I have not made full use of the resources made available, but I have looked at them, and they are good source of help. Besides that, the readings have been useful to me. Some of them relate to other courses I am taking this semester, and that is great, because since I don't have a lot of knowledge on the american education system, having some sort of overdose of texts dealing with somewhat related subjects, helps me have some idea of how things are structured, what things are new, what issues are consider problematic, and thigns like that. And also I realize that some of things, like UDL are new to my classmates too, so I don't feel so much like a foreigner.
The one thing I am having a hard time with is the standard area of my choice. I am doing my masters in TESOL, and before Dean and I started talking about getting married, the american public schooI system was definitely not one of my priorities. But I had to pick one standard area, and did not find ESL, so I picked the K-4 English/language arts. Now I sort of regret it - teaching a foreign language is my real passion, whether it is English or whatever else. I have taught English to non-native speakers ever since I started learning English myself - I taught my brother when I came home from class, and that is what inspired me to teach at a school. But I would love to have the chance to work with Portuguese; trying to enable Dean to communicate with my family by November really opened my eyes to this area. I think teaching my own language can be a delightful experience.
I am not sure if at this point I can change my standard area, but I have been reading about the foreign language content for 9-12 grade. When I think foreign language thought, I think ESL as well as Portuguese.
I am looking forward to podcasting class, bc a Brazilian Portuguese pod cast is definitely one of my personal projects.
I have seen a Brazilian Podcast online. It was actually pretty exciting, but the instructor really struggled with his English. He had great ideas though. I have develop a few basic lessons, and I think they could probably be podcast material with some work.

Thursday, October 4, 2007

More on Inquiry Based Learning

Standardized tests, both in the US and in Brazil,
seem to be an obstacle to IBL.
If we have to prepare students to a certain test,
and there's so much content to cover, will we be able to implement IBL techniques?
It is still not clear to me whether IBL is supposed to be used all the time.
I have been doing a lot of reading that talks about the obstacles that
standardized tests impose on meaningful learning. If those tests are so harmful,
why are they even around? Is it possible that they are reminiscent of
a time when they were actually useful tools and an efficient way of assessing student's
knowledge? After all the text does mention that times have changed.
Or are they simply a result of bad teaching philosophies?

Wednesday, October 3, 2007

"value added"

What is the "value added" for the uses of technology we have been discussing in class this semester? How do they (or don't they) fit with UDL?

there is so much valued added for the uses of the technology we have been discussing in class! According to Dexter's text, the notion of value added has to do with the fact that the focus is not the technology, that is that technology is not being used as an end , but as a mean to accomplish something - make learning more meaningful, give students and teachers more ways of working and learning.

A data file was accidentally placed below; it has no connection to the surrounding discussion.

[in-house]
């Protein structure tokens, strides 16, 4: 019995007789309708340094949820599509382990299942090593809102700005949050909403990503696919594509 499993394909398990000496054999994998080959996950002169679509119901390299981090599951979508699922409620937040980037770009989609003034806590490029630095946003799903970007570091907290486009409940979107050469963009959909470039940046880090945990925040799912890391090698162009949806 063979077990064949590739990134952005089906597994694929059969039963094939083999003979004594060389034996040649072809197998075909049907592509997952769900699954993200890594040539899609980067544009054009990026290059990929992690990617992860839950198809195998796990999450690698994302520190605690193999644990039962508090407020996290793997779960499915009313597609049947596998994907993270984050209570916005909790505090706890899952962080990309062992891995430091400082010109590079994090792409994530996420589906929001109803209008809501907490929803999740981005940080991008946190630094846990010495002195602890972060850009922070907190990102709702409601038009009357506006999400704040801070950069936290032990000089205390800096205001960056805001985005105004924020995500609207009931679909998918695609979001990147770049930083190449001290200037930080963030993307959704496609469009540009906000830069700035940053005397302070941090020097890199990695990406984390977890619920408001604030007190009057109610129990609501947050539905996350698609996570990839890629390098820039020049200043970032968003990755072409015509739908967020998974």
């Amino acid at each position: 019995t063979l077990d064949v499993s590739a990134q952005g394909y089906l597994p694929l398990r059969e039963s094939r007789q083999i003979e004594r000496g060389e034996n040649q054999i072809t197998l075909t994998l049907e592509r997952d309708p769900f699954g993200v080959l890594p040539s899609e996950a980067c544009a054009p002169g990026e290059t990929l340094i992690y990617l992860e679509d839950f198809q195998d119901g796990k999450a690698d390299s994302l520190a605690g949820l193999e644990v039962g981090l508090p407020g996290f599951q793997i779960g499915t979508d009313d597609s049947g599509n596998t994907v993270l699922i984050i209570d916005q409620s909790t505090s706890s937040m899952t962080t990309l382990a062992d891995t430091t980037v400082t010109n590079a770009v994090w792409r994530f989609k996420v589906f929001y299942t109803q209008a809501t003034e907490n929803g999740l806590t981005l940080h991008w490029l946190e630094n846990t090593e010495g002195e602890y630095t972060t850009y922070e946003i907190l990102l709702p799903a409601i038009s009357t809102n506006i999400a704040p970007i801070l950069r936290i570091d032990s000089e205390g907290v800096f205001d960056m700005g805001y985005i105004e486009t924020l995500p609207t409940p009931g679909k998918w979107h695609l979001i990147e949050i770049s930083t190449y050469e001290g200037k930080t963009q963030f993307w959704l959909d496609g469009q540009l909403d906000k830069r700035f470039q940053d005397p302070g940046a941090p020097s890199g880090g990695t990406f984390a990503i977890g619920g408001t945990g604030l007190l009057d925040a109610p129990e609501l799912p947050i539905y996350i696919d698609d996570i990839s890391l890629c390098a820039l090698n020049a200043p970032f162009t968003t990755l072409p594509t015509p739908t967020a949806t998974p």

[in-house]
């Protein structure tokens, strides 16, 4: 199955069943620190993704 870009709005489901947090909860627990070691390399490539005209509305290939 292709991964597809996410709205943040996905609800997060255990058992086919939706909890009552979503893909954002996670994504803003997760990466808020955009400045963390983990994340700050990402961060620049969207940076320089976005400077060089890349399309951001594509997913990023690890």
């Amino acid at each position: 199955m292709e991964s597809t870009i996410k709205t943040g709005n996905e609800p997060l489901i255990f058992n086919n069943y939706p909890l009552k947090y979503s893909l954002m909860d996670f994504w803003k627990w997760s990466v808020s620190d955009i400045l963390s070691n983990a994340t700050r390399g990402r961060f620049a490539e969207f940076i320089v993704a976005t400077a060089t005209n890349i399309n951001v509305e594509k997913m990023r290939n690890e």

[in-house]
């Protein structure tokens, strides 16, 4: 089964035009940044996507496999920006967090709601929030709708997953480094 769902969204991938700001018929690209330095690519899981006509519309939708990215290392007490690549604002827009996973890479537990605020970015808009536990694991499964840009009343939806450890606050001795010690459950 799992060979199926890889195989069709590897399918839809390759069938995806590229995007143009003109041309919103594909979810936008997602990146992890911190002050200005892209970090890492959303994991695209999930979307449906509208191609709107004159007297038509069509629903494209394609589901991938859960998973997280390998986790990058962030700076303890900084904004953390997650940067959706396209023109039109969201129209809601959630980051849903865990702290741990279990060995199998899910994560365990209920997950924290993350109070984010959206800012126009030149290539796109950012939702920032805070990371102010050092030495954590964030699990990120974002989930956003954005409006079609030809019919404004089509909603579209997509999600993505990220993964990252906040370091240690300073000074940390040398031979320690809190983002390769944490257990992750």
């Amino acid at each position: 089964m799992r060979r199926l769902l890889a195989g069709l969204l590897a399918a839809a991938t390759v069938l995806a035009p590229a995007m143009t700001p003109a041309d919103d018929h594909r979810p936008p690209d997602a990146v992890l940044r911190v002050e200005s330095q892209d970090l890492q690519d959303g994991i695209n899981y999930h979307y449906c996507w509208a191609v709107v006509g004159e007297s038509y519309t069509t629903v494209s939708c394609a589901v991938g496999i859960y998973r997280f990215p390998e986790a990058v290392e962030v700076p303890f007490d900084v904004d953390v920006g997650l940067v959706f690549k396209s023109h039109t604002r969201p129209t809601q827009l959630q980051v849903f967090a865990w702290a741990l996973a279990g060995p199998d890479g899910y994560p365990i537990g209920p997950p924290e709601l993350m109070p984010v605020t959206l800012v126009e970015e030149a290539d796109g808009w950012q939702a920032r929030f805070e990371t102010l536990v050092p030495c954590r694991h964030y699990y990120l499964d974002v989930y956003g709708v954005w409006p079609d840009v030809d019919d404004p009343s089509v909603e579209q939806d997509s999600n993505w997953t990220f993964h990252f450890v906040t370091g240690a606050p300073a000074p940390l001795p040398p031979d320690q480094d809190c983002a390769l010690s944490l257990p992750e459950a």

Every technology we have learned and discussed in class has so much potential in it.
Starting with the blogging for instance, which right now is being used to do homework. The article about the teddy bears shows yet another great use of this technology.
Softwares like Inspiration make conceptual maps so much simpler and accessible. It is a great studying tool for students - for me for instance, I have used it to make outlines of texts I have to read. For teachers, it is really useful in preparing outlines for explanations, especially considering they can be done right in class, as the students watch your explanation.
Working with the gimp and learning how to make a website with NVu - well, I am not even sure where to start - it opens up so many possibilities for learnign when you have the web available. Students can have resources for their homework there, keep track of the class development, have their works posted, parents can keep track of their children's class. I am not even putting that much thought into it.
Unfortunately there will be students like me that need to go to a public internet place to work on the internet. That is actually a drawback that is constantly in my mind when I think about web resources for school kids. I don't know much about the situation of school kids in the U.S. , but most kids in Brazil do not have internet access at home - my aunt is a teacher, and she's been doing wonders of technology in her class, but she does teach at a "rich kid school" so to say, the place where she teaches is a very selective private schools that welcomes the wealthy farmers and merchants in that town. They all have fancy homes and computer and, now, internet - but that is not the reality of the majority of students, especially the public school ones.
I wonder if that is the case here in America. As much as this is a 1st world country, I think there is still a lot of people who have no home access to internet, including minorities. that would be my main concern about making online activities, or really any kind of homework that requires use of computer based technology, for public school students.
Webquests for instance - they would be great tools for inquiry based learning, if the student that doesn't have the tool at home, will have the computer available at school - let's say at the school library - and is able to go and use it. They are not that great an idea if students are left to themselves to figure out a way of getting to a computer somewhere else.
I guess that does go back to Dexter's eTIP about the availability of the resources. In the text she mentioned the teacher at school, but I believe it also has to do with teachers considering about the availability of material to the students. it could definitely ruin the whole point of an activity if part of my class would not be able to get it done without a considerable amount of extra effort.